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You’d think it would be redundant to write an article for MIT students about the effects of stress, yet here I am. I suppose I just can’t help inflicting my thoughts on all of you — sorry about that. As it happens, stress is much like physical illness, in that it can manifest itself in physiological symptoms like muscular tics and discomfort, which is why over the next few weeks, you’ll be seeing MIT undergraduates all over campus twitching and jerking like they were inventing a new dance style. In my particular case, my abdominal muscles keep contracting involuntarily, so on the bright side, my core should be a good bit stronger by the time finals are over. As a point of additional irony, other symptoms of stress include memory problems and insomnia, which cause our already stressed bodies to put on quite a dance. The obvious solution to stress is to relax, but when there are only so many hours between now and crunch time, that solution becomes less and less of a viable option.

From time to time, when things really have me down and out and I’m feeling really crappy, I think to myself, “it’s almost over — all I have to do is get through this week, and next week will be better.” Unfortunately, this happens just about every week. If you want to brag about seeing that punch line coming from light-years away, consider first for a moment what that says about your own workload. Yeah, it made me want to cry too, and I haven’t even started my major-related courses yet. I need a hug. Or perhaps an “I Need A Hug” T-shirt. You know, the whole “teach a man to fish” philosophy.

None of this disgruntlement, I imagine, is new to any of you. After all, most of you have been staring down the barrel of the fire hose long enough to know that it’s not an inherently comfortable experience, and besides, we does have a reputation of intensity to uphold. So what’s my point? I’m not entirely sure at this juncture (indecisiveness and an inability to concentrate are also among the symptoms of stress, which seems to indicate I’ve been stressed all my life), but I think it has something to do with my trying to dispense tips for condensing stress relief into a minimalist time frame.

Listening to the right music can often bring stress levels down very effectively. Alas, few have the time to dedicate thirty minutes to an hour to simply sit with soothing chick-flick soundtracks or nature sounds filling the room, much less the attention span to do so without having to check Facebook every ten minutes. Luckily, listening to music can be passive, and therefore may be compounded with any of a variety of more productive activities easily. I should probably offer the caveat, however, that blasting the Top Gun soundtrack can either speed up or slow down one’s psetting, depending on the severity of one’s chronic sing-along syndrome. If, for some reason, your neighbors don’t care for Kenny Loggins, it may also irritate them unnecessarily. The philistines.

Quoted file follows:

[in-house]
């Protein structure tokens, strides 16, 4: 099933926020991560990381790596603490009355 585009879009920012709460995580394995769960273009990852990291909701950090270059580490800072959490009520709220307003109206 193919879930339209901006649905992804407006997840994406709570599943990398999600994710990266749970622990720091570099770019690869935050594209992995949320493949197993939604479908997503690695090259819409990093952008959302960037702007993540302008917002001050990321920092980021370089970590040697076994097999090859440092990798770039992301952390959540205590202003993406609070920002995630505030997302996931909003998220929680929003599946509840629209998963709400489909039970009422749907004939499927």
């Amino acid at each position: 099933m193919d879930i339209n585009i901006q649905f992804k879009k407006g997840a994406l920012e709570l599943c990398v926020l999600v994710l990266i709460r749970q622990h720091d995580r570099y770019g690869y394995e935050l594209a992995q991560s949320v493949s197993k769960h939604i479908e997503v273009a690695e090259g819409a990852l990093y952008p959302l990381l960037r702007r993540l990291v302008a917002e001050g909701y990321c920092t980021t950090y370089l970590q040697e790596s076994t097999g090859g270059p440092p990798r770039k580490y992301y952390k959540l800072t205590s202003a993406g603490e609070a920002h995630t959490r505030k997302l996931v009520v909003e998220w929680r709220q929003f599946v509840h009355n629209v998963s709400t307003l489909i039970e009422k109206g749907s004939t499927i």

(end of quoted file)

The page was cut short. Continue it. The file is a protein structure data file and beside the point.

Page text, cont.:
There’s also the idea of seeking out spa and spa-like treatment at home, as opposed to the professional, nigh-unaffordable varieties. The most basic of these is the hot shower, one of the most relaxing times of the day (or fortnight, for some. You know who you are. And if you’re upwind, so do we). If properly enjoyed, which means not bringing your pset with you into the shower, it can be incredibly rejuvenating. Since showering is presumably a part of daily life anyway, chances are that making one’s shower as relaxing as possible should take relatively little out of your day. Asking your friends to give you a massage can sometimes be hit-and-miss, as the untrained or overzealous can end up doing nothing more than chafing your skin and making both of you feel extremely awkward. An important key to massage in particular, at least from an amateur standpoint, is that time spent on it should be dedicated. Even though receiving or giving a massage can use up a lot of time that can be spent studying, the net benefit can be substantial if it staves off the impending nervous breakdown for a day or two. Multitasking, however, can sometimes render a massage ineffectual even in trained hands.

Of course, how you relax best is something for you to figure out yourself, but considering that some of us haven’t properly relaxed since the third grade, I can only hope that a small refresher course was of some use. Now, if you’ll excuse me, I need to go seek out a hot tub. I love writing this column, but I wouldn’t call it a de-stressing activity. I hope nobody’s using the kitchen sink for the next half an hour.